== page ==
Except for its pursuit of alien enemies, the part of the Federal government in the Terror became more or less open only with the passage of the war legislation.  In procuring the enactment of such repressive legislation as passed the first session of the war Congress, the President and his supporters had given the fullest assurances that there was no intent to override constitutional rights.  At the beginning, therefore, here and there was found a judge so artless as to interpret the Constitution as it had always been interpreted, and to lay down the law strictly as it read—and here and there was found a patriotic newspaper so lacking in logic as to suggest mildly that the Constitution was still in force until abolished by the specific means set forth in the document itself.

A police judge of New York sentenced a young man to ninety days in the workhouse for distributing extracts from the Constitution and the Declaration of Independence, in which emphasis was placed upon certain passages.  The case was appealed to the Supreme Court of the State, the young man was freed, and the Supreme Court Justice (Hendrick) set forth the rights of the people in part as follows :

Aliens have the right to criticize the law the same as citizens. ... Every one in this country has the right to criticize the government and the laws that exist, and has the right to agitate for the repeal of a law so long as those acts are not accompanied by violence or statements which might be interpreted as inciting other people to break the law. ... We still have free speech and a free press in the United States.

But this sort of foolish honesty was frowned down.  It was expedient that Terror be imposed, law or no law, Constitution or no Constitution.  In a letter to Congressman Currie, April 12, 1918, Attorney-General Gregory complained that the clause in section 3 of the Espionage Act, aimed to prevent obstruction of enlistment and recruiting, “has been the only weapon with which the government could attack this dangerous evil [disloyal utterances].”  This situation obtained until the so-called Sedition Act became a law, thirteen months after the declaration of war.

Americans are more or less aware, however, of what actually happened.  “Disloyal utterances” were, in fact, attacked.  All “disloyal utterances” were attacked.  No utterance of “disloyalty” was permitted to pass.  In the campaign against “disloyalty,” every legal safeguard, Federal, State, and local, intended to protect personal liberty against official outrage, was ridden down.  It may be imagined that this lawless Terror was due to an over-zealous patriotism of State and local officials, or even to a spontaneous rising of popular anger against “disloyalty.”  It will be of importance, then, to read this description of the situation, written by Attorney-General Gregory himself :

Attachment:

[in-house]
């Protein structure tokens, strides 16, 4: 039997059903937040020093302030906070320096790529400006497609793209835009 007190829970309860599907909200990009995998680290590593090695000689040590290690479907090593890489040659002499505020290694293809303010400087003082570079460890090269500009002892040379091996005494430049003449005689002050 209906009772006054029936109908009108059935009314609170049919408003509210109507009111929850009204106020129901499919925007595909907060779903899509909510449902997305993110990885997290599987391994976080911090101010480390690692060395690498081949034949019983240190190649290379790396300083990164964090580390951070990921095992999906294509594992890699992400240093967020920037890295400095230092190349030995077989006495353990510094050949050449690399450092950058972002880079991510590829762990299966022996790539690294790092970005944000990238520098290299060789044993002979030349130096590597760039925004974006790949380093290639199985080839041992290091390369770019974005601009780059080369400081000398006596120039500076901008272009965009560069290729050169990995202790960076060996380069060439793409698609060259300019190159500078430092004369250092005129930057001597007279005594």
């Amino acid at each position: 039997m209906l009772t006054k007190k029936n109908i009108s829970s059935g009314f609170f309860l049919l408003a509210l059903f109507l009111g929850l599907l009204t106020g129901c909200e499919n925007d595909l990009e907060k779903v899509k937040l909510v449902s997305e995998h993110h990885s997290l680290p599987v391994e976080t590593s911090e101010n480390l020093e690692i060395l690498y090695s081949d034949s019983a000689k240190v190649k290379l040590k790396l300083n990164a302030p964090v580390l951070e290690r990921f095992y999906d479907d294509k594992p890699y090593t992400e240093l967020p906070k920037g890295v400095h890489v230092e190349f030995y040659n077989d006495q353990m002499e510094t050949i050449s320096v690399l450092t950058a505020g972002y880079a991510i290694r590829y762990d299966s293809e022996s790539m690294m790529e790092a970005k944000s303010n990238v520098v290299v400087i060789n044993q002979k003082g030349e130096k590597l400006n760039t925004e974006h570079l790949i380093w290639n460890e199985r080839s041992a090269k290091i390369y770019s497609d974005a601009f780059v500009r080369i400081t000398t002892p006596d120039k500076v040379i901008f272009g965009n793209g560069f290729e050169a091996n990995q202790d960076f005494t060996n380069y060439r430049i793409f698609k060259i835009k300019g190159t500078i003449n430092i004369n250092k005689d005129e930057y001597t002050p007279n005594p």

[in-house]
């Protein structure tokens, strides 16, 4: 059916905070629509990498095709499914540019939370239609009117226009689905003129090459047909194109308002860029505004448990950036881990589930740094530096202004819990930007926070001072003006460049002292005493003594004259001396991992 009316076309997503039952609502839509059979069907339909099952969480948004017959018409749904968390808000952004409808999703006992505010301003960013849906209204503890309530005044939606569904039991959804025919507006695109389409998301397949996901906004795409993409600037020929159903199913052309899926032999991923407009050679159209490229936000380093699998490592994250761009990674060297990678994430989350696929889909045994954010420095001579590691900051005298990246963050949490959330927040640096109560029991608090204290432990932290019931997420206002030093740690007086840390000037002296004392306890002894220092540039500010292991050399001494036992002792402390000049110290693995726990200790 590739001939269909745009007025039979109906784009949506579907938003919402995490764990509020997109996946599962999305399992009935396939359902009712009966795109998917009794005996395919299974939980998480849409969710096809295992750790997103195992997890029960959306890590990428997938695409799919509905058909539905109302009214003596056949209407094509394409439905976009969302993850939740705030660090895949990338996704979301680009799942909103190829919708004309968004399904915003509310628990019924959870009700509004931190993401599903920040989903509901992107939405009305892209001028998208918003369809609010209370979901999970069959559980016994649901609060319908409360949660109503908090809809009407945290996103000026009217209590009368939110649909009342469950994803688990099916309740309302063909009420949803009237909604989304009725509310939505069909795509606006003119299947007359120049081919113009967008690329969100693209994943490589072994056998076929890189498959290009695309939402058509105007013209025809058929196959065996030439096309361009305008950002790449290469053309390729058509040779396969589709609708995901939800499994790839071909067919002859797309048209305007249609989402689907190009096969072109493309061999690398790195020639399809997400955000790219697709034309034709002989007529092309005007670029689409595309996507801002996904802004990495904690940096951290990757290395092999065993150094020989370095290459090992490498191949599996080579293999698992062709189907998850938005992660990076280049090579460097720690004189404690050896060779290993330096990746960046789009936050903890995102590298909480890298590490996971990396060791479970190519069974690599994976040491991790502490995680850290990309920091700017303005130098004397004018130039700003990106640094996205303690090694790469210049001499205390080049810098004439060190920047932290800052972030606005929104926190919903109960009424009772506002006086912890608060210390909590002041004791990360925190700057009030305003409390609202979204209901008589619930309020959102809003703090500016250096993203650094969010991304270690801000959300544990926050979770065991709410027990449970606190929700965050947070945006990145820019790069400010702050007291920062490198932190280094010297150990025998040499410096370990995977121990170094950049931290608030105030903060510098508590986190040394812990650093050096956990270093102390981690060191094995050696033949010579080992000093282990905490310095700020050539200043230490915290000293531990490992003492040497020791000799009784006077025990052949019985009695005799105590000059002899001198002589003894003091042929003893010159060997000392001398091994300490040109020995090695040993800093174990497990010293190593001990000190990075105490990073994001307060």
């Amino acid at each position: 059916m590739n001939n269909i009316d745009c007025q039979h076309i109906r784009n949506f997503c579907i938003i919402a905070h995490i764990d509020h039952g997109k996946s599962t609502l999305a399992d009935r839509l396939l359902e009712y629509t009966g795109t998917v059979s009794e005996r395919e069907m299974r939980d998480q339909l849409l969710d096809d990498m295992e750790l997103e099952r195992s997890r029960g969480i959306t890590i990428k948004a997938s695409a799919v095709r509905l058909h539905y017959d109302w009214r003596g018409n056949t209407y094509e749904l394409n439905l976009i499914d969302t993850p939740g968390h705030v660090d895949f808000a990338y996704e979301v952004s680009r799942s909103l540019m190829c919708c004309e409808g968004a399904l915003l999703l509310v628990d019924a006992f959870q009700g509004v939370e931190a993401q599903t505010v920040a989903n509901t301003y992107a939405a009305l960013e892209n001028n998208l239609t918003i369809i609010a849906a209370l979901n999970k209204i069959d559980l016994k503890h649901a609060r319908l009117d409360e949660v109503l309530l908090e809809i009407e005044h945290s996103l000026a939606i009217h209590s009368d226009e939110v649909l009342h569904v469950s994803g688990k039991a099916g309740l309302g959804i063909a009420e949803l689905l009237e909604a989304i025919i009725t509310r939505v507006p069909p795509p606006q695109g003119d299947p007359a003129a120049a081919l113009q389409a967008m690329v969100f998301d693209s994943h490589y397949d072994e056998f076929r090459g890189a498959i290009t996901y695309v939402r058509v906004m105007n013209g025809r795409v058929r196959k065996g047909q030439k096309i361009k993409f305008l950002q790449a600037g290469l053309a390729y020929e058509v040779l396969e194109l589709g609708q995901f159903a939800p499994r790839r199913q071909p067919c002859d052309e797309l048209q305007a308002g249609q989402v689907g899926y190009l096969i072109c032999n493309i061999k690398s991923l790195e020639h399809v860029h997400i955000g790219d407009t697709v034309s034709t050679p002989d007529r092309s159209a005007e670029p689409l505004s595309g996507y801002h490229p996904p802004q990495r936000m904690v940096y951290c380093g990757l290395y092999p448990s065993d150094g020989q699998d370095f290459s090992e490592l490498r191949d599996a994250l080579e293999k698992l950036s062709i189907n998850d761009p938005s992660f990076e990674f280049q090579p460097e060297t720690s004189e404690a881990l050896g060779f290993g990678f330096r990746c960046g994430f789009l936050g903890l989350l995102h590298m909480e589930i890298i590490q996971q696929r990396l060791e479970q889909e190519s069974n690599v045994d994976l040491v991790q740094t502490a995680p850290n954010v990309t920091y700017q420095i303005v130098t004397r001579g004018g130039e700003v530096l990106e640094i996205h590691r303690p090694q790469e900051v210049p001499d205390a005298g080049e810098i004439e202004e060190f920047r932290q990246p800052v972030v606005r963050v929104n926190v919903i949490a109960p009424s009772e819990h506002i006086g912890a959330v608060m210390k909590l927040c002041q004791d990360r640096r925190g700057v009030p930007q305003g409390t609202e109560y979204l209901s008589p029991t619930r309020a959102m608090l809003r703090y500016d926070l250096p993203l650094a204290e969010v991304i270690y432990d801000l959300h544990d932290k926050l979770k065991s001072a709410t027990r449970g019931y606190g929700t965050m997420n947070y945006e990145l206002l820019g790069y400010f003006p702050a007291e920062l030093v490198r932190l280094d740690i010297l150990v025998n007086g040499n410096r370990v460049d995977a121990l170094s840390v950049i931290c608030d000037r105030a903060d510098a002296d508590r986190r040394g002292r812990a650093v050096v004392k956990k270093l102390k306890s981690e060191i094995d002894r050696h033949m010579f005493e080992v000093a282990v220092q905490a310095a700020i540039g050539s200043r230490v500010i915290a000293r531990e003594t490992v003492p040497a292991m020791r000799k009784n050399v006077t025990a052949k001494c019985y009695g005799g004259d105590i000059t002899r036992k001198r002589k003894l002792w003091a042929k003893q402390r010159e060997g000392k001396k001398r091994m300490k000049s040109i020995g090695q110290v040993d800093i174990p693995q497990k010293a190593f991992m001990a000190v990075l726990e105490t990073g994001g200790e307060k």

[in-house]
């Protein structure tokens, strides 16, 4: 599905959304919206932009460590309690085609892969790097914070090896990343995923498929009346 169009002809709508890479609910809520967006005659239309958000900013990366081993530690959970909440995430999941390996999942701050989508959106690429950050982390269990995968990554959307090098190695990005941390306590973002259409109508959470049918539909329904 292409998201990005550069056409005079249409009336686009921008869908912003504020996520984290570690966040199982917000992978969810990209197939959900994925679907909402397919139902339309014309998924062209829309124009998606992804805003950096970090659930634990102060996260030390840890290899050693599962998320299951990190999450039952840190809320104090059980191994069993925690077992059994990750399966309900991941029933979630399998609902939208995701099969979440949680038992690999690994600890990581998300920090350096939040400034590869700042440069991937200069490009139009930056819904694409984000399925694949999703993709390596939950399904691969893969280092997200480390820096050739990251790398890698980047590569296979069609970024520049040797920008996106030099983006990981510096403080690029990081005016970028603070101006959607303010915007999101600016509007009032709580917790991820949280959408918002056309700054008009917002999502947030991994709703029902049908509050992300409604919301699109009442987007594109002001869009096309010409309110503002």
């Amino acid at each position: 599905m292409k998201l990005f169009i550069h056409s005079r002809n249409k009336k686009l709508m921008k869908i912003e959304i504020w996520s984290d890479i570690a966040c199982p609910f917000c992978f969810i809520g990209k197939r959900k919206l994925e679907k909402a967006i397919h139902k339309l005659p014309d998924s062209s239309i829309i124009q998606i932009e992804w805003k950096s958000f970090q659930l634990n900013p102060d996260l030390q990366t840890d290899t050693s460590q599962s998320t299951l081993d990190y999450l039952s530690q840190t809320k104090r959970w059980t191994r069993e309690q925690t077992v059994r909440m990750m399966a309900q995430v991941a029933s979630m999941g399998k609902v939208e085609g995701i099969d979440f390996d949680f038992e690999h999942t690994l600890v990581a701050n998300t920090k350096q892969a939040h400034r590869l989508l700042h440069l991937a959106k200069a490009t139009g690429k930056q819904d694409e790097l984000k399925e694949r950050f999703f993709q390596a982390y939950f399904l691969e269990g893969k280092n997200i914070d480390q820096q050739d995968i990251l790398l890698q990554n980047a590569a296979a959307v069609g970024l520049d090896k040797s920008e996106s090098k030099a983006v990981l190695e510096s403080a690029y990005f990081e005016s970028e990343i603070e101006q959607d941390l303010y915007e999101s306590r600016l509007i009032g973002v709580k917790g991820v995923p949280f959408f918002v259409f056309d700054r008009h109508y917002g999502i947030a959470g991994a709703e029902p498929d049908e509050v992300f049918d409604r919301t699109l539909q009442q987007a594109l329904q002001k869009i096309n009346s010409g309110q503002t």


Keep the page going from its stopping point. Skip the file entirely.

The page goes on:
To meet these demands [of the war upon the Department of Justice] we have been compelled to increase many fold the personnel of certain branches of the work, and to encourage the organization of patriotic bodies, and to secure the coöperation of these bodies, as well as that of national, State, county, municipal, and private organizations, on a hitherto unprecedented scale.

One patriotic association has a membership of over 200,000, with branches in over 1,100 cities and towns;  it is truly national;  it keeps tens of thousands of individuals under observation;  it reports disloyalty and other violations of law to the official representatives of the Department;  it develops the facts involved in hundreds of thousands of complaints;  and it does all this and much more at its own expense, with little publicity. ... It is but one of several such bodies, and when to their membership is added that of the various State Councils for national defense, the State, municipal and county constabulary, and the various other intelligence agencies, which are coöperating in the performance of the duties involved, the United States marshals and their deputies, the agents of the investigating bureau of the Department of Justice, and individuals who are lending their assistance, the number of men assisting the government in this capacity aggregates several hundred thousand.

The Bureau of Investigation of the Department of Justice works in close coöperation with the Intelligence Service of the other branches of the government.  If it were possible to give details, the public would be amazed at the success of the results secured.  This country was never so thoroughly policed in its history, and it is doubtful if any nation in the world is to-day more carefully guarded than the United States.—(Statement in Official Bulletin, Apr. 19, 1918.)